Pearls Before Swine

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But its tropes will be extensively catalogued.

He asked me to ask you for a, uh, continuance.
What for?
He's traveling cross-country in diapers to kill someone.

A newspaper comic drawn by former lawyer Stephan Pastis about the lives of Rat, Pig, Zebra and Goat, anthropomorphic suburbanites operating freely in a human world just slightly off-plumb from our own. They are, naturally, a rat, a pig, a zebra, and a goat. The strip serves partly as a chronicle of their amusingly surreal adventures, partly as a satire of modern American society, partly as a meta-commentary on the state of the modern American comic strip (not surprisingly, it isn't impressed)...and partly—some suspect mostly—as an excuse to let off really, really awful puns.

Pig is a perpetually cheerful innocent who sails through life just barely aware enough to survive. His best friend and roomie Rat, a wannabe author, is a cynical, totally unrepentant Jerkass and Deadpan Snarker constantly on the lookout for a quick buck. Their neighbor Goat is much more intelligent and well-read than the other characters; thus his default expression tends to be "Why do I put up with these morons?"

Another neighbor, gentle, sensitive Zebra, was originally intended to be a one-shot character but was soon elevated to star status. He was originally determined to save his herd from becoming prey to lions, either through schemes to thwart them (such as dressing in costumes...unfortunately, they dressed up as gazelle) or attempts to communicate with them (but the lions tend to respond to his moving letters with "Yu taste gud!")

Later in the strip, crocodile fraternity Zeeba Zeeba Eata moved in next to Zebra, and their idiotic attempts to capture and eat him have become one of the most popular aspects of the strip. The crocs' horrible grammar is about the most offensive thing about them.

Peripheral characters include Pig's pet Guard Duck, who calls his master "Sir," patrols the neighborhood with a rocket launcher and occasionally declares war on Venezuela; Zebra's cat Snuffles, a truly evil little ball of cute fluff who among many other things hid the WMDs for Saddam Hussein; Pigita, Pig's sometime girlfriend - "sometime" because he takes romantic advice from Rat; Wee Bear, the strip's resident social issue obsessed male Soapbox Sadie; Farina, Pig's sister, who lives inside a plastic bubble and is the only person Rat ever loved; Junior, the young vegetarian crocodile; and Andy the creatively optimistic little dog across the way, who never fails to make the best of being chained up in his yard and forgotten.

Pastis himself makes frequent appearances in the strip, usually to announce/explain changes in the strip or be chewed out by Rat - or both.

Has a developing character sheet.


Tropes used in Pearls Before Swine include:

Goat: I've been waiting ten years to do that.

  • Cats Are Mean: Played very straight, possibly to the point of satire, with Snuffles, who has at times moonlighted as a Nigerian scammer, a mercenary and a spokesperson for Al Qaeda.
  • Character Filibuster: Goat's specialty... albeit frequently doomed in the face of Rat's pragmatism.
  • Characterization Marches On: Pastis acknowledged this in an arc where Rat starts selling "Beef Babies," and Pig decides to one-up him by selling "Tuna Babies." He admitted that he wrote the arc in 2001 before the characters were as defined, and ended up using this notably Out of Character moment for Pig when the arc finally printed in 2004.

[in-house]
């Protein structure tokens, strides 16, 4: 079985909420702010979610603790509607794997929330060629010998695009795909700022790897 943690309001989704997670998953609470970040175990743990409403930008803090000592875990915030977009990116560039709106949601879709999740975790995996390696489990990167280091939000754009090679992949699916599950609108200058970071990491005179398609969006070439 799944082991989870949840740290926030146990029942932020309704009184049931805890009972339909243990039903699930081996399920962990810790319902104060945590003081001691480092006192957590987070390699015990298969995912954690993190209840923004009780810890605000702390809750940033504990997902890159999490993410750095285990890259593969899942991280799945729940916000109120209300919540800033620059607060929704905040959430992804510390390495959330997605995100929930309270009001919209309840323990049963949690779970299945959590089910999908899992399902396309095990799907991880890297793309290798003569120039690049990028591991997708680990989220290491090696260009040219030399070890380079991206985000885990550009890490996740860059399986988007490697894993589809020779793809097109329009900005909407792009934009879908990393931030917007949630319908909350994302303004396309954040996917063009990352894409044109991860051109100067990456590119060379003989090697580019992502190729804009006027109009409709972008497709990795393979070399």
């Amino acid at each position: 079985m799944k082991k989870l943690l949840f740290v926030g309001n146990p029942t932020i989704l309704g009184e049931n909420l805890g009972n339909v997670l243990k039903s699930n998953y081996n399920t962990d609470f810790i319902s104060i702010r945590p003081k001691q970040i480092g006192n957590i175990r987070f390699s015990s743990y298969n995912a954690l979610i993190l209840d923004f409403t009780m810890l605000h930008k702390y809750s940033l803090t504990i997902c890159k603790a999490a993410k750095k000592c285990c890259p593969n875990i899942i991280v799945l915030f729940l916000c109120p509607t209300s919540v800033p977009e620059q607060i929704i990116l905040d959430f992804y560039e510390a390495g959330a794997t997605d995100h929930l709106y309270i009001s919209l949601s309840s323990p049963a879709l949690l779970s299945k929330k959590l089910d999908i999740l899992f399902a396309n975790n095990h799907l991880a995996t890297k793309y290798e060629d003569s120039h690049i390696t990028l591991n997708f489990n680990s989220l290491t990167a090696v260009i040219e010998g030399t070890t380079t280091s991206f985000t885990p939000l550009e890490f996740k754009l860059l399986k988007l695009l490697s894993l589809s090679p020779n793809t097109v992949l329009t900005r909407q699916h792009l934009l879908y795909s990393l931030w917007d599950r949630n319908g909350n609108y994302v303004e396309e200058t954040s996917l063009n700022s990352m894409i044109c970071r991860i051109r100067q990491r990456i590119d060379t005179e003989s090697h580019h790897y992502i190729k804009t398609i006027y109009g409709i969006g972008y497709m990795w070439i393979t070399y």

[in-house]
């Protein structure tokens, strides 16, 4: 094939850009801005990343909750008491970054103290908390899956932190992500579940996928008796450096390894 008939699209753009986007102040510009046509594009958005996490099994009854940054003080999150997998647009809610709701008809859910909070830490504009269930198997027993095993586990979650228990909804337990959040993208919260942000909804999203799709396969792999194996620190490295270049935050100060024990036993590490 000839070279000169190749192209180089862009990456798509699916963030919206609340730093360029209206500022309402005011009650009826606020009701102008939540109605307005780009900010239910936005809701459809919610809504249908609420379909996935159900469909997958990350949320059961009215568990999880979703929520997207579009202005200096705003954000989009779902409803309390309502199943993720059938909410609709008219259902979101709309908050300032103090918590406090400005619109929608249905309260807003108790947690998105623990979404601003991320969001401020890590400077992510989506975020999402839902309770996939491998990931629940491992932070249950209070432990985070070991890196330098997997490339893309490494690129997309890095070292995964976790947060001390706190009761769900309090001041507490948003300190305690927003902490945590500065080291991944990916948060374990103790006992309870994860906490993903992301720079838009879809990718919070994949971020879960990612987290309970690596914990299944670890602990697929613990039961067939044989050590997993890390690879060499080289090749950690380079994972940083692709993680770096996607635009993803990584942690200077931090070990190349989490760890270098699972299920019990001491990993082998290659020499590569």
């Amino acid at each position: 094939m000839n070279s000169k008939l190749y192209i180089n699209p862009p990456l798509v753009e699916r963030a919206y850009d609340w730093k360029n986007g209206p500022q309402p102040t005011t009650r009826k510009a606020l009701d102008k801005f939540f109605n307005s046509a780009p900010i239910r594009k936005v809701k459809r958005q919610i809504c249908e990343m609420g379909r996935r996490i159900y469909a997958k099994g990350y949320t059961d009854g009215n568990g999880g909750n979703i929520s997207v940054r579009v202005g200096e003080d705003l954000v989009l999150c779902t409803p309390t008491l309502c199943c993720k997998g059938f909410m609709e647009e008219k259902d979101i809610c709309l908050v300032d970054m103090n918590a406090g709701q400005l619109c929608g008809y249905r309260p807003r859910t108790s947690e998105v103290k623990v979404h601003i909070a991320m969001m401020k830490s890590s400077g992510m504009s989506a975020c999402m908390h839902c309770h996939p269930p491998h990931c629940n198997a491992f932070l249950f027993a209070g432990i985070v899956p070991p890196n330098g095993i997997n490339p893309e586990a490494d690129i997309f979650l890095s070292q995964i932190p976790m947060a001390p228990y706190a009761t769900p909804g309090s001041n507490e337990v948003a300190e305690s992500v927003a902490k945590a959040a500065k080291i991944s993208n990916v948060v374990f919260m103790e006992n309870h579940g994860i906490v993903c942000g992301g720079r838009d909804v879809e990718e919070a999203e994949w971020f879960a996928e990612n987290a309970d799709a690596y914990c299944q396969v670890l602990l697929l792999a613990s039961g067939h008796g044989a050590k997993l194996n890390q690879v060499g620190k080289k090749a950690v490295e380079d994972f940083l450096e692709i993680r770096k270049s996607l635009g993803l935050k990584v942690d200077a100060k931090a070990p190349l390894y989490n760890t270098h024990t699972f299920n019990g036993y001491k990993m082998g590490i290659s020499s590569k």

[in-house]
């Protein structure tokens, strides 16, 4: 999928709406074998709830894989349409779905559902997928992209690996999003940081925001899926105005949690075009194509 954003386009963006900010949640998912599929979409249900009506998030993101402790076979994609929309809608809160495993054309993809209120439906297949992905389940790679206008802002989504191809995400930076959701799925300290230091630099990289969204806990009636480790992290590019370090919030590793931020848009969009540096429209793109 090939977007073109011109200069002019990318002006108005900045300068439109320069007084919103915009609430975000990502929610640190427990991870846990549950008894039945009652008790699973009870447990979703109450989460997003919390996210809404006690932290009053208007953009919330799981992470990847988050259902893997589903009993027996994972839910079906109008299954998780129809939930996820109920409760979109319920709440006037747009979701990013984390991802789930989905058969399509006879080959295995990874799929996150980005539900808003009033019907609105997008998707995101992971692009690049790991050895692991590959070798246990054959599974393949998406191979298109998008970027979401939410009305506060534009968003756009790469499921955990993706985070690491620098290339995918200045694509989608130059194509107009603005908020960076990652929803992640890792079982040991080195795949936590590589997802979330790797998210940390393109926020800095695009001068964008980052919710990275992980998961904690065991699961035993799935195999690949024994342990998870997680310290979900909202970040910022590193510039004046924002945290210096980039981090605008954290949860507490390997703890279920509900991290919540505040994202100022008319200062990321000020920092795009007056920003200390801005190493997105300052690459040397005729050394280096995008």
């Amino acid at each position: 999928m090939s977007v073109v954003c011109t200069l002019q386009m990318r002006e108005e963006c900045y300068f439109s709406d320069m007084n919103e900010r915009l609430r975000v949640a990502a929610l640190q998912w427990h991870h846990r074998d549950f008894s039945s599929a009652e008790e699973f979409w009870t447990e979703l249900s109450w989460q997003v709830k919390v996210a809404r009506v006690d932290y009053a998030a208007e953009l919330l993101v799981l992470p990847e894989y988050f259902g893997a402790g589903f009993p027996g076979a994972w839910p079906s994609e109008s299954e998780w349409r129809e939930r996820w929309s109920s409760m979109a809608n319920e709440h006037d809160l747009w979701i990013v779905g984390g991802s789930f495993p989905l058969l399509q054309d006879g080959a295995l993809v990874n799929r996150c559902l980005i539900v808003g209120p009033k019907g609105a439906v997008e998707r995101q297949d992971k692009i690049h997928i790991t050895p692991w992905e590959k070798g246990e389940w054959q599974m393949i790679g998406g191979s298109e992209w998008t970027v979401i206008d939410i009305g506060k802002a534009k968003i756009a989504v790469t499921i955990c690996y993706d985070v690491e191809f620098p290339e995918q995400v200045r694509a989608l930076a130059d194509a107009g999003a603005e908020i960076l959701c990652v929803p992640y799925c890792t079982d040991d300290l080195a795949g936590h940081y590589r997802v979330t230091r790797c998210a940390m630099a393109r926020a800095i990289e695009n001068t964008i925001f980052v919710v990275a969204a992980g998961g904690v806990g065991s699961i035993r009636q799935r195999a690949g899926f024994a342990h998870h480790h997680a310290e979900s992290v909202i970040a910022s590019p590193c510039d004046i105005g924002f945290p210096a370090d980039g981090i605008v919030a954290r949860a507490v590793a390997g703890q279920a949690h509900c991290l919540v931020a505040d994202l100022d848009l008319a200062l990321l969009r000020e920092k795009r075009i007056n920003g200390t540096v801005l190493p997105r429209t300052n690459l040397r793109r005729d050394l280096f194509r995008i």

• Chuck Cunningham Syndrome: Rat and Pig's roommate Leonard. Several other characters come and go, in part because Pastis simply runs out of good material for them. He acknowledged that this is why he got rid of Leonard.
    • Eventually, we get a strip in which Stephan phones Pig to tell him he's writing Leonard out of the strip, adding that "I'm a little busy right now, so I asked Rat to look into some scenarios that are final, yet dignified and respectful". Rat then comes in to announce that Leonard got his head stuck in the toilet and drowned.
  • Comically Small Bribe
  • Comic Trio: Rat is the Schemer, Pig is the follower, Goat is the "No Respect" Guy.
  • Completely Missing the Point: When taking a literature class, one of the crocodiles seems to think that the moral of The Great Gatsby is to drive carefully.
  • Conviction by Contradiction: Parodied here.
  • Crapsack World: Played for laughs.
  • Creator Career Self-Deprecation: There's no shortage of jokes at the expense of cartoonists, comic strips, cartoon characters, and the comics industry. Even Pastis' own Author Avatar is basically a Butt Monkey for abuse from his own characters.
  • Crossover: Stewie Griffin of all people appears to deliver the trademark pun at the end of one particular Sunday strip.
    • Other Crossover victims include Cathy, Baby Blues, Get Fuzzy, The Family Circus, Sally Forth and Mutts.
    • On July 28, 2011 PBS crossed both ways with Dennis the Menace. The DTM strip took place in a comic book convention. After his father tells Dennis that Pastis "draws a famous comic strip", Dennis says, "But what does he do for a living?" The PBS strip had Pastis invite Dennis over to help make Pearls into a family friendly strip, only to find him pouring gas into Pastis's office saying "Hope you have insurance on this @+#$@#+ dump." As Pastis's office starts to go up in flames, Rat observes that Dennis "looks like he's past the slingshot phase".